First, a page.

I've seen a couple of posts on other blogs that have prompted me to trot out one of my favourite sayings. I've mentioned before that I am in part a liberal, hold certain libertarian views and would prefer a more liberal society (liberal in the traditional British sense - not progressive) where people are free to act, speak and think how they want without fear of upsetting some politically correct nerd who will report them for racism/sexism/xenophobia/homophobia etc. (delete as appropriate).
However, there are problems with this free, libertarian approach. The first question I always ask is how do you prevent libertarianism descending into libertinism?
The usual answer is by the application of the rule of law - but that raises my second question. How is the rule of law supposed to be effective when there isn't an expectation that anyone will be caught and appropriately punished for illegal or immoral behaviour?
And, in particular, if someone knows they can commit a crime for which they know they will never be caught and punished for - what is to stop them doing it?
Before progressivism took hold and while Britain still had an overwhelmingly law-abiding and moral society the rule of law worked fine. There was nothing like the amount of surveillance and state monitoring of every one's business - no CCTV, no local council snoopers, no bugs in your dustbin - and yet most people still chose to obey the law.
Why? Why then, but not now?
Because of God, of course. Most people still believed in God and still believed that even if the government could not catch or punish them - God would. But the progressive movement has set about killing God. He's not wanted in a progressive, secular society - which brings me to one of my favourite sayings.
In the absence of an omnipresent God, the only alternative to restrain immoral and illegal behaviour is an omnipresent state.
This is why we have to have more and more laws and restrictions on what we can and can not do and why the state requires more and more methods for monitoring and surveying what we get up to as we go about our everyday lawful business.
If you don't like God then don't complain about the surveillance society and state intrusion - or if you do complain, put forward a reasonable alternative. Don't give me that bullshit about "you don't have to believe in God to be moral" either. Whilst that is true, it is wrong to assume that just because you can be moral and not believe in God everyone else can as well.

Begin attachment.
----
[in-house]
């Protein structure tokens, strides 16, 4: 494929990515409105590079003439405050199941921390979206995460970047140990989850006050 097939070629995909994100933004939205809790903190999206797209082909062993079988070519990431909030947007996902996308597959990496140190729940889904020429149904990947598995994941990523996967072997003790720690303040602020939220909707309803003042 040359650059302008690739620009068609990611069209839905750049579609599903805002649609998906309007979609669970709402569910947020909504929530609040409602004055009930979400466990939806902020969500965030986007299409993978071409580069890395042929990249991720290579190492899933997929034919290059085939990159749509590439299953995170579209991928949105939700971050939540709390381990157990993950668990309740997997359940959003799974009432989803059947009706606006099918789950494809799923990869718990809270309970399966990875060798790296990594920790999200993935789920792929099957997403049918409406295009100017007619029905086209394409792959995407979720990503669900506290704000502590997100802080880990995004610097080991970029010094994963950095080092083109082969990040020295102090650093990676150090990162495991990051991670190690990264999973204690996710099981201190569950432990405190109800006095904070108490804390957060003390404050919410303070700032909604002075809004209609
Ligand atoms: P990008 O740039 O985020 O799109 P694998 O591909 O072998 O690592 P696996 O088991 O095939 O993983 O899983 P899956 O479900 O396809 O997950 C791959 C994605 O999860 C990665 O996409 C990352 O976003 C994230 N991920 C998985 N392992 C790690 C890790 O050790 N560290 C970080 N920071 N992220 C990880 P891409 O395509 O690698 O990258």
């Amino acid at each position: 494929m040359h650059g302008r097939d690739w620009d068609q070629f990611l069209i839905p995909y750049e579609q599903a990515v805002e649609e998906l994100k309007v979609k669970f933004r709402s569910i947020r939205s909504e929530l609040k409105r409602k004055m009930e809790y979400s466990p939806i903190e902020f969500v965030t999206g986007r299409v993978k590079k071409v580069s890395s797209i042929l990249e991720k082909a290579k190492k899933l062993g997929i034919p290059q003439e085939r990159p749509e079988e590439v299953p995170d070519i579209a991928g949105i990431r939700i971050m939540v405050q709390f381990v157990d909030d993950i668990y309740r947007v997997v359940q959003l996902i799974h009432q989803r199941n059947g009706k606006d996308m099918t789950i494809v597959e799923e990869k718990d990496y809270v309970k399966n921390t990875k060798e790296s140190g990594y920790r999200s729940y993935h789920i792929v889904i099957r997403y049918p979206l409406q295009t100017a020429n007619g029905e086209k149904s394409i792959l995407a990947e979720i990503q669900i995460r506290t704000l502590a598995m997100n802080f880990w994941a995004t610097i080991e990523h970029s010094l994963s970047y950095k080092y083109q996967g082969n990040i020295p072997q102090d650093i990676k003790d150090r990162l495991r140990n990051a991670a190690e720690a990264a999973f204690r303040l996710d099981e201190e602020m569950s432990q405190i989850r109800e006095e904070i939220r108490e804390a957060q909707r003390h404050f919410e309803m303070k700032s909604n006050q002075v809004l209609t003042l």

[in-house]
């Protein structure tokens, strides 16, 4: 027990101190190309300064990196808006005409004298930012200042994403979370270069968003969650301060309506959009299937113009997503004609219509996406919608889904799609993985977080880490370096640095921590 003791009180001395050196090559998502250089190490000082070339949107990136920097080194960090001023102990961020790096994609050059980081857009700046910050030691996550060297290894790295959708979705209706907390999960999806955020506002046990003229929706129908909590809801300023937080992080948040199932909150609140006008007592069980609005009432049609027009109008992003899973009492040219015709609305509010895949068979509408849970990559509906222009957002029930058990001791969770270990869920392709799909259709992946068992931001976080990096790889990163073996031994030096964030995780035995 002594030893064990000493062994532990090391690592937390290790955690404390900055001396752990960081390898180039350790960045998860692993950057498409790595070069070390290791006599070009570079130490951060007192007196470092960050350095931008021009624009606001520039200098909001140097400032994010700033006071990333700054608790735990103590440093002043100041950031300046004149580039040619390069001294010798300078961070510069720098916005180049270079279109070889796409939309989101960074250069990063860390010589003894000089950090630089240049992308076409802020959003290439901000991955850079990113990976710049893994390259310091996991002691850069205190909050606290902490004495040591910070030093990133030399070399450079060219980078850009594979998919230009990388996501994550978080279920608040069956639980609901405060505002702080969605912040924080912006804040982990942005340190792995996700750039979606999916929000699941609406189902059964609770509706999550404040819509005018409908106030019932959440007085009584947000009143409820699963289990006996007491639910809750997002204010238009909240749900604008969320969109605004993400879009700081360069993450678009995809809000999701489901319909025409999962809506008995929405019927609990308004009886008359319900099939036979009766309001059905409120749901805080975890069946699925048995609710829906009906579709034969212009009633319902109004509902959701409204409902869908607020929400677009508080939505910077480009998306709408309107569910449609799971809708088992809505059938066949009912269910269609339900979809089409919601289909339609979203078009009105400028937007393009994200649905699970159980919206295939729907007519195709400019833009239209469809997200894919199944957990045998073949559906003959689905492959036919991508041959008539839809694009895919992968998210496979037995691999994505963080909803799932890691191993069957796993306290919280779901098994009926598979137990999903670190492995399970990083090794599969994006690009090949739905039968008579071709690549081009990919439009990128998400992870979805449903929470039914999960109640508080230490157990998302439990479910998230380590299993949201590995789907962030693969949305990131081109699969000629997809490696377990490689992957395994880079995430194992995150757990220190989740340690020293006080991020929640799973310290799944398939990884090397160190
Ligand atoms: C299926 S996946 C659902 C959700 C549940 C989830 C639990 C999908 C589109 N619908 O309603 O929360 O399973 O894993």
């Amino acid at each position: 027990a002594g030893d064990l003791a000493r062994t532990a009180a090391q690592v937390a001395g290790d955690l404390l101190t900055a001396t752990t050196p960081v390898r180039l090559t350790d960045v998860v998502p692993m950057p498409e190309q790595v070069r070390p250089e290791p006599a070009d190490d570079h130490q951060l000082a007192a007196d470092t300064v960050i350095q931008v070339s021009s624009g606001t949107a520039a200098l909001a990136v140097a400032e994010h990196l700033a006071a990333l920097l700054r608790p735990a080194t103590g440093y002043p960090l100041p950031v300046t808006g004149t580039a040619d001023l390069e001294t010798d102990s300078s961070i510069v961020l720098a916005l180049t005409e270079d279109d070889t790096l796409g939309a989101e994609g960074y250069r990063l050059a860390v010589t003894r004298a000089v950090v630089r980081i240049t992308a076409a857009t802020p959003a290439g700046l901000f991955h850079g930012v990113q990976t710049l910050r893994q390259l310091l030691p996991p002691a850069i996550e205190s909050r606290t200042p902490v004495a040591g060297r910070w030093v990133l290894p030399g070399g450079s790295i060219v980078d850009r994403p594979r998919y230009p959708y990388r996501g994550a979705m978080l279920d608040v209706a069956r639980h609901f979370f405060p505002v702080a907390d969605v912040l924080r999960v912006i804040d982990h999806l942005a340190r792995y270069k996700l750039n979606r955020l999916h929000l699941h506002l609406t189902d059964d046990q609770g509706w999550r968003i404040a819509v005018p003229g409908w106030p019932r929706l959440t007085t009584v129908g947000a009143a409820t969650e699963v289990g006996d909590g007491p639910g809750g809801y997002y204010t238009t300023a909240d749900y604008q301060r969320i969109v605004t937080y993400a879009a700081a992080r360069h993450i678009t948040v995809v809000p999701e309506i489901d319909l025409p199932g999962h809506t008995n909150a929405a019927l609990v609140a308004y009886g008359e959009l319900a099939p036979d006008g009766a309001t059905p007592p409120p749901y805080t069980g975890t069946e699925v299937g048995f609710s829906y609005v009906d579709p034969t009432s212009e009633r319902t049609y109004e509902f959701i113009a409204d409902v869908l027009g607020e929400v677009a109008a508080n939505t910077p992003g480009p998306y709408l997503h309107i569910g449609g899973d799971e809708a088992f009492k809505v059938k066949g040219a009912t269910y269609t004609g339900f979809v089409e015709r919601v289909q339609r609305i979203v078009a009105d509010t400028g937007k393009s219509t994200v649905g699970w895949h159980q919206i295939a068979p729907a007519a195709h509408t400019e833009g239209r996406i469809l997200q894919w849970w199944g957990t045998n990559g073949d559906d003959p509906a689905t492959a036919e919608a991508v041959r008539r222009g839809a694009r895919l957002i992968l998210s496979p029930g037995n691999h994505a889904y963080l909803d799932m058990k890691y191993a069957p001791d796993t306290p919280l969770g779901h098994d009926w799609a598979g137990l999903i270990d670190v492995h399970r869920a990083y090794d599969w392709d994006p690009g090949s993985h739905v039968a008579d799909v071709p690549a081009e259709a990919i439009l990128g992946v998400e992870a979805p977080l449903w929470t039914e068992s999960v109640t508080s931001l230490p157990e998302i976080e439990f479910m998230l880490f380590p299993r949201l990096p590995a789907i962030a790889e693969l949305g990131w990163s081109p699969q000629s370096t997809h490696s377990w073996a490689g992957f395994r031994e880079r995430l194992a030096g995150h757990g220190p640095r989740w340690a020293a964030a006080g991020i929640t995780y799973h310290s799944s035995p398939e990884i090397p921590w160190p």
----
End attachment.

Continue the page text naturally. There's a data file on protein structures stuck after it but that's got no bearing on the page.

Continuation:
And before everyone reminds me that most people don't commit crimes, let me remind you that 70% of the nation - according to the last census - still believe in God in some shape or form. And don't forget also that smoking a spliff is still a crime (for now, anyway) - as is speeding, being drunk and disorderly or urinating in shop doorways.
I'm not trying to force anyone who doesn't believe in God to change their ways - I'm just pointing out some basic facts about human behaviour. They aren't particularly nice facts, but they are true enough in my opinion. People are not fundamentally good or bad but they are fundamentally weak willed and easily tempted. Morality and restraint are not inherent characteristics of humans - they are behaviours learned from societal norms.
When progressives set about changing those norms they did so by taking God out of the equation - secularisation - wihtout any consideration for what would replace Him. Instead there was just a moral relativity based around the sixties ethic of "if it feels good, do it".
I'm always loathe to make these posts about religion for a couple of reasons. Firstly, because religion is, for me, an intensely personal and private thing and something which I have no desire to foist on others in any way shape or form (although, when confronted I will defend it) - and secondly because I really don't want to alienate what few readers I have who are often secular non-believers.
All I really want to do is get people thinking about it a bit more rather than just airily suggesting that the rule of law will somehow magically impose some sort of restraint on immoral and illegal behaviour. It won't - surely that is obvious from the state of society today? Believe me, I've tried to think of alternatives to an omnipresent God or an omnipresent state - but I really can't find one.
If you can, by all means let me know.